Why should teens care about birds? We asked a retired psychiatrist and birding guru
Birding is so much fun for the teens who know about it, but many people are unaware. We interviewed Gregg Gorton, a retired Harvard-trained psychiatrist and current president of the Delaware Valley Ornithological Club (DVOC), to discuss the mental, physical and social aspects of birding. See his profile here.
What got you interested in birding?
I have been interested in the "natural world" since I was 7 years-old and moved into a new home right on the edge of the Sonoran Desert in Arizona. With my three brothers, I explored that habitat and learned a lot about the plants, lizards, snakes, scorpions & tarantulas, mammals, and birds. In my Golden Guide to Birds, there were many species illustrated that I felt sure I would never see, because they were only in the East.
Many years later, around when I turned forty, I took my 5 year-old son on a birdwalk at the John Heinz National Wildlife Refuge at Tinicum. On that walk, I became entranced with birding-by-ear, and one of the birds I vividly recall hearing & seeing that day was the Yellow-shafted (now Northern) Flicker, one of the very birds I never expected to see in my life! After that, I was hooked on birding.
As a retired psychiatrist, have you noticed any health benefits or connections to birding?
Going outside to bird and to enjoy and learn about the many other living things became my refuge from the stresses of psychiatric practice. Birding-by-ear, especially, was a way of entering a meditative state-of-mind, and was very relaxing. It became a crucial part of my maintaining my own well-being and having work-life balance.
Have you recommended birding to any of your patients or acquaintances as stress relief?
At times when I thought it might be appropriate for a patient, I would encourage them to spend time outside and "tune in" on the natural world.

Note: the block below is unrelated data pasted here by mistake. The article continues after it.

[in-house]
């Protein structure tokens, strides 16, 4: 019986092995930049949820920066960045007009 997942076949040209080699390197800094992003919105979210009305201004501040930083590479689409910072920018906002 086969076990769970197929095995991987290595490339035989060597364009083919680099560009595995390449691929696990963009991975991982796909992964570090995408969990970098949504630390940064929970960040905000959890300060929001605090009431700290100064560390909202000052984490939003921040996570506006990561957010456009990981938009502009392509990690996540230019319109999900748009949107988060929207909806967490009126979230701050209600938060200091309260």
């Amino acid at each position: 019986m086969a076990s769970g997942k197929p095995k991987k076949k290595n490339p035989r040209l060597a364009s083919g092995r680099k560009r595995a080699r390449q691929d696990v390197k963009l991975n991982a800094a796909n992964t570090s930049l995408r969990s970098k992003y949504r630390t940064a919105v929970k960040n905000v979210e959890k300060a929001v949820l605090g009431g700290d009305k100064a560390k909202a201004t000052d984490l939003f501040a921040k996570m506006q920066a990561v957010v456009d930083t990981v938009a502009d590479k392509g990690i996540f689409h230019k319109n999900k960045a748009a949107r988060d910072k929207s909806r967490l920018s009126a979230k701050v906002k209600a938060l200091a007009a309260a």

What do you think a teenager can gain from birding?
By engaging with what nature has to offer, teenagers can discover aspects of themselves that they may not be fully aware of, such as their visual and auditory capacities, and their ability to "lose themselves" in a non-human environment. They may have only had such experiences while playing video games, communicating on social media, or playing sports.
In addition, by becoming attuned to the natural world, teens can become so enamored of it and concerned about it that they develop an awareness of larger environmental issues, and phenomena like climate change, habitat destruction, altered weather patterns, and how all living things on our planet are ultimately connected.
Also, teens can learn that birding is a new way of making friends and of meeting all sorts of different people, so it can help them connect with both peers and adults, and even find new pathways and doors opening up.
Can you share any advice for aspiring birders?
Spend as much time as possible out "in the field"—even if it's only around your own house, block, or in a local "patch" of woods or field. Enjoy those times! But, then, take your experiences indoors with the questions that have popped into your mind while outside (like "How can a bird that tiny survive here in Winter?") to study and learn as much as you can about what is already known. Then you can start forming questions about what is not yet known, and—who knows?—maybe you will become a scientist or an environmental activist (or both!).
But maybe you will simply feel more confident, more fulfilled, and more secure & knowledgeable in your place in the world.